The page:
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Matthew Harrison Toyota Europe.jpg Toyota
Harrison outlines Toyota Europe’s carbon-neutrality strategy.

Toyota Sets 2040 Target for Carbon Neutrality in Europe

The automaker already is working to achieve 100% CO2 reduction in all new Toyota vehicles in the European Union, U.K. and European Free Trade Assn. by 2035.

Toyota claims its operations in Europe will be carbon-neutral by 2040, a decade ahead of the Paris Agreement’s climate target.

The automaker makes its claim in a message delivered at Toyota Motor Europe’s (TME) annual Kenshiki presentation in Brussels.

Building on the undertaking launched last year to achieve 100% CO2 reduction in all new Toyota vehicles in the European Union, U.K. and European Free Trade Assn. by 2035, Matt Harrison, president and CEO of TME, summarizes the company’s direction: “Broadly speaking, there are two focus areas: The first is carbon neutrality and how we plan to achieve it in areas of our business, and the second is the future of mobility as we transition from a manufacturing and sales company to a provider of mobility services.”

Toyota expects to sell 1.1 million vehicles in Europe in 2022, a year-on-year increase in a European market that has declined 12%, and to reach a record market share of 7.3%, up 0.9% this year. Its electrified models have led the way with an overall European mix of about 66% of the company’s total sales.

ToyotaToyota Corolla Cross hydrogen concept.jpg

Corolla Cross Hydrogen Concept demonstrates Toyota’s multifaceted approach to carbon reduction.

Marvin Cooke, executive vice president of manufacturing for TME, outlines the company’s objective to make all of its European manufacturing facilities carbon-neutral by 2030. It hopes to achieve this by minimizing energy consumption, switching to green energy and implementing continuous improvement innovations to reduce or eliminate CO2 emissions.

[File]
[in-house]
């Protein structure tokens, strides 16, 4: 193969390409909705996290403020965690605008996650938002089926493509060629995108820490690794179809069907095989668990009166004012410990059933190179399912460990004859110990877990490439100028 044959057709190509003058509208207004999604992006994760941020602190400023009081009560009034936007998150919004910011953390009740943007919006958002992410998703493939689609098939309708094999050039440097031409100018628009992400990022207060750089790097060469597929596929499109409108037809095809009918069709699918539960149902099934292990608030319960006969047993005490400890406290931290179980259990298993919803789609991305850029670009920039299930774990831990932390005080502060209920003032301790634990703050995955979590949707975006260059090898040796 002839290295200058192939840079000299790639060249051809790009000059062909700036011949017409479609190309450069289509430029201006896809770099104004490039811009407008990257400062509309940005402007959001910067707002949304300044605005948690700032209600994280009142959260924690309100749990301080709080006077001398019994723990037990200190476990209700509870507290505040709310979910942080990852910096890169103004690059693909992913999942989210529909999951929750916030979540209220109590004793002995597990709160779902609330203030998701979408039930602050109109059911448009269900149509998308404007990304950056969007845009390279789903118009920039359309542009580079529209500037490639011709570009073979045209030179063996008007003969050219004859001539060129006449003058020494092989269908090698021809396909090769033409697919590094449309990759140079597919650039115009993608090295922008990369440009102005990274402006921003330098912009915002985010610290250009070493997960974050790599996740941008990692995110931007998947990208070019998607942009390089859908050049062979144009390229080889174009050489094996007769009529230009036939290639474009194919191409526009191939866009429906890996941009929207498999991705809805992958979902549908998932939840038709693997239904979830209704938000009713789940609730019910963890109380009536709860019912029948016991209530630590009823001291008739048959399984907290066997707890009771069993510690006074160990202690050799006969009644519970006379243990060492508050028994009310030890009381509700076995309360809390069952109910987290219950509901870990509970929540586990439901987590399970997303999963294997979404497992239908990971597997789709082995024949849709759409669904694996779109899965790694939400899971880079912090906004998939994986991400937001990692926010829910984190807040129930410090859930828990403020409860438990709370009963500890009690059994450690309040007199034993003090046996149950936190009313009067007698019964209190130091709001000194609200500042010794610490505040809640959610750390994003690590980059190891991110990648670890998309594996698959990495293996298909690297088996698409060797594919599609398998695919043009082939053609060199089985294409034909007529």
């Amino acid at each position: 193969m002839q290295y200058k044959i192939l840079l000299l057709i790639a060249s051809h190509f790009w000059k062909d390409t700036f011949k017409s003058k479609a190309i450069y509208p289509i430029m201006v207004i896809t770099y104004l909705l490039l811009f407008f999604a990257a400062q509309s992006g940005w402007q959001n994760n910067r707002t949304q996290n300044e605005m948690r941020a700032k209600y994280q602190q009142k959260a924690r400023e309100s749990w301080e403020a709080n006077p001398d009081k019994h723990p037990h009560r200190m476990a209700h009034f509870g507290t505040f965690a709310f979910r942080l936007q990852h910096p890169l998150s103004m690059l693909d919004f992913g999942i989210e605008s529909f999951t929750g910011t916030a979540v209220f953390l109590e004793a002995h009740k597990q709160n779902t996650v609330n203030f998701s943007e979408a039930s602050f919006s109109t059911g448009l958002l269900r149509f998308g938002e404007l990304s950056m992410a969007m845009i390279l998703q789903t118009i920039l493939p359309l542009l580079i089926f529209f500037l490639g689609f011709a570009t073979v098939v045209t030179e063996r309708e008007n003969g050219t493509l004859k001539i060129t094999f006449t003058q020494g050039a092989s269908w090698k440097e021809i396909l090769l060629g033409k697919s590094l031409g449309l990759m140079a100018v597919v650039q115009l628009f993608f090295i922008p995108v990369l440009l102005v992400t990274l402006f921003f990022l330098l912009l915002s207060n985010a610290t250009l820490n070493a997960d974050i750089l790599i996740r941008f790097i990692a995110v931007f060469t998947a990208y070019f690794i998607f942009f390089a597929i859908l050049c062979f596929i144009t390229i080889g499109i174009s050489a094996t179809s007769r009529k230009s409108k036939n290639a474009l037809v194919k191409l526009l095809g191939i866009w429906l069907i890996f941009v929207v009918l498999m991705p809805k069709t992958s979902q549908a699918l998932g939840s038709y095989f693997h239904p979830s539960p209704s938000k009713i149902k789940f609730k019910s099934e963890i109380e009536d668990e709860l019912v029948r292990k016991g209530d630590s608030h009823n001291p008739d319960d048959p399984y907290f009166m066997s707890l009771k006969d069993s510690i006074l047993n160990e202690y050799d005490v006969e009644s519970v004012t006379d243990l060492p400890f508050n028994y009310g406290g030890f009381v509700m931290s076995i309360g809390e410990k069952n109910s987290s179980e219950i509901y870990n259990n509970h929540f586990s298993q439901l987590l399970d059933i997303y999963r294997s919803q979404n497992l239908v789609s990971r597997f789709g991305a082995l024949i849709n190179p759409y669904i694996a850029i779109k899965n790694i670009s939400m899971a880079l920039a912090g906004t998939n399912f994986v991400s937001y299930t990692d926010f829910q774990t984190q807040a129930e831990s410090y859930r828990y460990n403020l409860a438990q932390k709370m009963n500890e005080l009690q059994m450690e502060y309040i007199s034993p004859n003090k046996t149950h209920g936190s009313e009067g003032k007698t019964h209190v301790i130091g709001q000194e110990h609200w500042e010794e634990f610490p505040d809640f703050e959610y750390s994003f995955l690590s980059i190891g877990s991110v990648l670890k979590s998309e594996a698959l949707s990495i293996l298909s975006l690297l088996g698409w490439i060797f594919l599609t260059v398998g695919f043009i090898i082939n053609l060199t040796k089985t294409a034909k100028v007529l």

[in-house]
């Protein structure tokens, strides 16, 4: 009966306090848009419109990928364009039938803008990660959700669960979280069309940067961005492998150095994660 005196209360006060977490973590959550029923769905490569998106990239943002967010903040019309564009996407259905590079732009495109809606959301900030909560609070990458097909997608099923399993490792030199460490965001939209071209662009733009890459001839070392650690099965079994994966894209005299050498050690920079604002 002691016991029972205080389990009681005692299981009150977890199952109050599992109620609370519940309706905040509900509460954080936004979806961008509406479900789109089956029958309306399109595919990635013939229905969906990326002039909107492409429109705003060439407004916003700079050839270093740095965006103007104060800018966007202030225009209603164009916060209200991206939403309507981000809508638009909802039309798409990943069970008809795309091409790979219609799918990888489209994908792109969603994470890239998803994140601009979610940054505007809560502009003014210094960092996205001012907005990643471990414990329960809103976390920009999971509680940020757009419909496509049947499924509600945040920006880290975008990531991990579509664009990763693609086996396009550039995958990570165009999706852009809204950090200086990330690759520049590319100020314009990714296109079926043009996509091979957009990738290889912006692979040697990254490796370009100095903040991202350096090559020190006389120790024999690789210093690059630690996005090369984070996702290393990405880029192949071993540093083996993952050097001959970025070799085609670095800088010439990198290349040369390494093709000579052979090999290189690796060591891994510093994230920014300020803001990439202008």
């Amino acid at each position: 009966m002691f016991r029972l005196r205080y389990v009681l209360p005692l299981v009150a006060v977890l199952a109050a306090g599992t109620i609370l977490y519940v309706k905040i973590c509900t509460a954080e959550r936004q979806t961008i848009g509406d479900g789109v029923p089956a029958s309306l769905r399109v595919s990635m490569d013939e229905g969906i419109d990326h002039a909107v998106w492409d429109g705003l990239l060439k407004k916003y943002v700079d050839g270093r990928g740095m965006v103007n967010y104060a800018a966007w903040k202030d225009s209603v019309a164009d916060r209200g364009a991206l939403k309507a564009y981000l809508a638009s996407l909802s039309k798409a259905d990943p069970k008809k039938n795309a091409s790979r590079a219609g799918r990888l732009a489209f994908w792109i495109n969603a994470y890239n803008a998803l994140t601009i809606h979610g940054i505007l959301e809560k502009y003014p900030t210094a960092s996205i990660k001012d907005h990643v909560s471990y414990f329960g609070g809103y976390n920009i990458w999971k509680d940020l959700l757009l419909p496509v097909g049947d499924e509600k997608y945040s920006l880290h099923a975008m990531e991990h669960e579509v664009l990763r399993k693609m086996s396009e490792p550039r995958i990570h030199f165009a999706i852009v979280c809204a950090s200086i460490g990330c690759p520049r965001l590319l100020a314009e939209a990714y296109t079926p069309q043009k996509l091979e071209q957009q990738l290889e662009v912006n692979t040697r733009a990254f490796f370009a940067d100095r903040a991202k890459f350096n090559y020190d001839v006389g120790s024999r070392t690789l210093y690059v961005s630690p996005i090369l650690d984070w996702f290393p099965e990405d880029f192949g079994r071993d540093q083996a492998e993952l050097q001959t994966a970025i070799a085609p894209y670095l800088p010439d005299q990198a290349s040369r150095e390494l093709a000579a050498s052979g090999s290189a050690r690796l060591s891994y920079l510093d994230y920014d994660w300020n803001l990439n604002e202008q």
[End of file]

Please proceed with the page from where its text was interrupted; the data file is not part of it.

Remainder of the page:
Cooke says: “At our engine plant in Deeside in the U.K. we have installed solar panels equivalent to 10 football pitches in size while recycling more than 90% of the waste the site produces to generate green energy. We expect to be carbon-neutral as early as 2025. (With) activities outside our direct control, such as upstream supply and logistics, the challenge is greater and one we will achieve in close collaboration with our partners and suppliers.”

Gill Pratt, chief scientist of Toyota Motor Corp. and CEO of Toyota Research Institute, provides insights into the science behind the automaker’s global approach to decarbonization, using multiple electrified technologies and optimizing the use of scarce resources to improve carbon reduction.

Toyota’s multi-powertrain-technology strategy claims to exploit the benefits of both battery-powered vehicles and those which run on hydrogen for zero-emission mobility. But, according to Toyota’s strategy,the current short supply and high costs of battery materials and the lack of infrastructure mean it is better to use a combination of battery-electric, plug-in hybrid-electric, hybrid-electric and fuel-cell vehicles to reduce CO2 emissions over the next 10 to 15 years.

Pratt says: “We must do what is best for the environment, which is to extract the most carbon reduction from each battery cell produced, replacing as many non-electrified vehicles as possible with electrified ones, guided by the simple principle that carbon is the enemy, not any particular powertrain.”

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